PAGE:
Inflation remains high
strokes on producer and consumer prices continue skyrocketing. Inflationary
pressures still exist in the form of a weak local currency, rising world oil
prices, spiraling local costs, shortage of power in the region and high money
supply. That said, inflation is generally expected to ease in the long run
aided by the reduction in inflation psychosis, depressed demand and a tight
However, the months of July/August might steal
momentum from the inflation slowdown as inflation might spike up due to the
recent price hikes.
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Minutes of the Methodist Conference of 2003 relating to
Zimbabwe read: "Conference has heard of the difficult situation in
That pathetic response to a major international crisis causing
intense suffering to millions of Zimbabweans provoked at least four districts
around the Connexion to take a closer look at the tragedy in Zimbabwe and to
move strongly to persuade the Conference this time around to adopt a stance
both more realistic and prophetic. Alas, their efforts proved futile against
a determined staff who contrived to prevent the Conference from listening
(for just three and a half minutes!) to the sound track of a recording of one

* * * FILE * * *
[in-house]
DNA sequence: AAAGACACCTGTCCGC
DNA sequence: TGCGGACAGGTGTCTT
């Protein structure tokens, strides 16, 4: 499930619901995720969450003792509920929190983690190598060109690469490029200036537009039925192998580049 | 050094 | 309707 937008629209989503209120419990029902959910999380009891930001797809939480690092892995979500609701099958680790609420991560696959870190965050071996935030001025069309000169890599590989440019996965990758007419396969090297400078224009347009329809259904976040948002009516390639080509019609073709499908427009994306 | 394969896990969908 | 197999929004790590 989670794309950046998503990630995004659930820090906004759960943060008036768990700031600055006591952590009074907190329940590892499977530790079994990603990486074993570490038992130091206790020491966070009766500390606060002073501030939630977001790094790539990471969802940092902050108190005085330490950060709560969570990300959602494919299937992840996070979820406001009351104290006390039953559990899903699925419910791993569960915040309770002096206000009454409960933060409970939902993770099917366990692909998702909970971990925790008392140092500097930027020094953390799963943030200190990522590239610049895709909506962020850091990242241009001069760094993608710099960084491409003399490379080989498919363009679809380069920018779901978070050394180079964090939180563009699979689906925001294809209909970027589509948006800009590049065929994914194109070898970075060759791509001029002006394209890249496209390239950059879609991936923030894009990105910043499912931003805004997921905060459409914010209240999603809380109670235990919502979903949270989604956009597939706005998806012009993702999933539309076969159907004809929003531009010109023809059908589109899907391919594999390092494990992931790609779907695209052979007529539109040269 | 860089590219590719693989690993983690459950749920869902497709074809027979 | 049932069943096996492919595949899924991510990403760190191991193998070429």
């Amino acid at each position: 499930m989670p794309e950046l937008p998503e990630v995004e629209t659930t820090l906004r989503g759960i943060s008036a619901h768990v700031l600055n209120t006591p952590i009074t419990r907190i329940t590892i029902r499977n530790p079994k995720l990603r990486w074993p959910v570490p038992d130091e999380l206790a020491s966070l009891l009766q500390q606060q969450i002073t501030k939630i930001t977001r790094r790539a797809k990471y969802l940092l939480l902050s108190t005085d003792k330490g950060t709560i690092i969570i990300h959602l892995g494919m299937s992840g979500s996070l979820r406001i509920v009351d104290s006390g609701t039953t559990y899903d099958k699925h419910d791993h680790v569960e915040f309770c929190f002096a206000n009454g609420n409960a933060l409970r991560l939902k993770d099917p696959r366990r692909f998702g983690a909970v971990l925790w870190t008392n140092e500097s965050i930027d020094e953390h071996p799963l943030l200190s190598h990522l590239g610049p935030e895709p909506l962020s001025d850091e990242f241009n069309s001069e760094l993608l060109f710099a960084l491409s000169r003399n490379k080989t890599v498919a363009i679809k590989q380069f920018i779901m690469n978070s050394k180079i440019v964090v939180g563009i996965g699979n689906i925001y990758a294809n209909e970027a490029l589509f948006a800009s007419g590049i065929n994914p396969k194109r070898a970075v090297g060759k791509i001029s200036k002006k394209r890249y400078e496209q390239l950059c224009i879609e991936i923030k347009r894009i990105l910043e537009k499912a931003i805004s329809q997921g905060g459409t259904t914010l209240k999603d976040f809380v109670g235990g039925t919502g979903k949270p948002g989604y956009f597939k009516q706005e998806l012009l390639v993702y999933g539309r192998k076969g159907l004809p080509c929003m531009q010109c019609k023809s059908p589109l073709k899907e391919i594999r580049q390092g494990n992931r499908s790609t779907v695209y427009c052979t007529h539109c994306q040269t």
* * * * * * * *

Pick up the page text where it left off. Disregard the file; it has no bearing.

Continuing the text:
who truly speaks for the voiceless in Zimbabwe - Archbishop Pius
The resolution acknowledging a commitment to speak out
prophetically against the oppression being visited upon the suffering people
of Zimbabwe was "not put" and in the end the Conference settled for a
meaningless resolution to set up a talk shop called the Zimbabwe Reference
My concern is with the intense suffering of the people of
Zimbabwe under a fascist dictatorship which is in effect waging an undeclared
war on its own people. My concern is that the Methodist Church should listen
to the cries of a suffering people, and let their response be shaped by what
those suffering people are saying rather than paying heed to others who have
shown themselves to be compliant with a godless regime and even benefit
materially through their complicity.
Two things strike me about
the reports I have received of the carefully choreographed proceedings, the
all-too limited debate which took place and the hopelessly inept resolution
to which the Conference was led.
First there was little sense of the
ferocious evil that Zimbabweans are now facing on a daily basis. And, closely
related, there was no real sense of urgency about the matter.
the Conference aware when it refused to do anything more than set up a talk
-That opposition forces in Zimbabwe are being terrorised and
that politically-motivated torture, rape and murder are now touching the
lives of thousands?;
-That President Mugabe had just rammed through
parliament a Bill which introduces preventative and punitive detention